4. At roughly the same time Jan Buterman refused to agree to a $78,000 settlement that included an extremely restrictive gag order. According to Buterman the ATA was in favour taking this route as they believed the money involved to be substantial. However Buterman refused the settlement as the terms attached were too onerous and in some instances nearly impossible to enforce. At that point, the ATA chose to stop representing Jan Buterman.
  5. At the same Alberta Teachers' Association lawyers stopped representing Buterman and before he had acquired new counsel, the lawyer for St. Albert Catholic directed a letter to Buterman personally stating there was a settlement that they'd worked out with his prior counsel and instructed Buterman to sign the enclosed covenants and send back. Buterman refused to do so. 
  6. Buterman acquires new pro bono counsel immediately thereafter. 
  7. In July 2011 Buterman's lawyers files an appeal with the Chief of Commissions and Tribunals in order to have his Alberta Human Rights Commission case continued. Buterman wins the appeal and it is decided that the case deserves a hearing. 
  8. In October 2012 St. Albert Catholic files for judicial review of the appeal decision made by the Chief of Commissions and Tribunals.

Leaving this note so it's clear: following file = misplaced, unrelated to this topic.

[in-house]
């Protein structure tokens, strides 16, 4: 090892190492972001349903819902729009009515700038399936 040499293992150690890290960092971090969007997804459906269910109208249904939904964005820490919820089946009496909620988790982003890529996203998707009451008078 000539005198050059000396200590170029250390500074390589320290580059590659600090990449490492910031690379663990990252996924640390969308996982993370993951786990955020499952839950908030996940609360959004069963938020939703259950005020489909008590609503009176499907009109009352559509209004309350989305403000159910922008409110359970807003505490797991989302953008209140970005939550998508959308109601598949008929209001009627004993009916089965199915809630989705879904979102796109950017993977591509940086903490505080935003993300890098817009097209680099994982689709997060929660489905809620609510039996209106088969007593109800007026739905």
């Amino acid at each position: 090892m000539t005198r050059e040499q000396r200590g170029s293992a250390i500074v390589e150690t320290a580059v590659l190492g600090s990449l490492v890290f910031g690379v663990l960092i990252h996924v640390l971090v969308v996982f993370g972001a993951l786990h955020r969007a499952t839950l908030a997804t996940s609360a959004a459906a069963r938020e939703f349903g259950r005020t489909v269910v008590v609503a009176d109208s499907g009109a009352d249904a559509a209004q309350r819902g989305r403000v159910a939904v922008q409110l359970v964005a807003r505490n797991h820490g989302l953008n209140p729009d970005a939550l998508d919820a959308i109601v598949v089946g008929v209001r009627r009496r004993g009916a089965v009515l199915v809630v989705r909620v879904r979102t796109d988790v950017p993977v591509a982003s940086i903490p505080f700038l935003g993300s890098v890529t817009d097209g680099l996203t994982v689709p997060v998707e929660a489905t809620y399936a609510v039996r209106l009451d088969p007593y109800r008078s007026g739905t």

9. The Alberta Human Rights Tribunal meets to discuss a preliminary motion on the existence of a settlement between Buterman and the employer 
  10. The judicial review is heard from December 9-11 2013. The judge reserves her decision to be published at a later date.
  11. The Alberta Human Rights Tribunal rules on the preliminary matter in January 2014 and two out of three tribunal members agree with the employer that a settlement existed between Buterman and St. Albert Catholic school board. 
  12. Buterman's lawyers file for a judicial review in summer 2014 of the Alberta Human Rights Commision tribunal decision on the purported settlement agreement.  
  13. The judgment from the judicial review is released by Justice Lee in March 2016. Justice Lee sides with the original judgement that there was a purported settlement agreement. 
  14. In April 2016 Buterman's lawyers file an appeal with the Alberta Court of Appeal on Justice Lee's decision. Buterman is currently waiting on a hearing date. 

This entire case is a shocking misuse of taxpayer dollars and it almost inconceivable that a 100 per cent publicly funded school board can waste our taxpayer dollars in this fashion. Jan Buterman is a teacher. He was not fired for being a bad teacher. He was fired for being trans. His case has gone on more than six years and the question at the heart of it - can a Catholic school board fire someone for being transgender - is no where close to being resolved. 

As Justice Greckol said, justice delayed is justice denied. Jan Buterman deserves justice. His case has gone on long enough and enough taxpayer dollars have been wasted.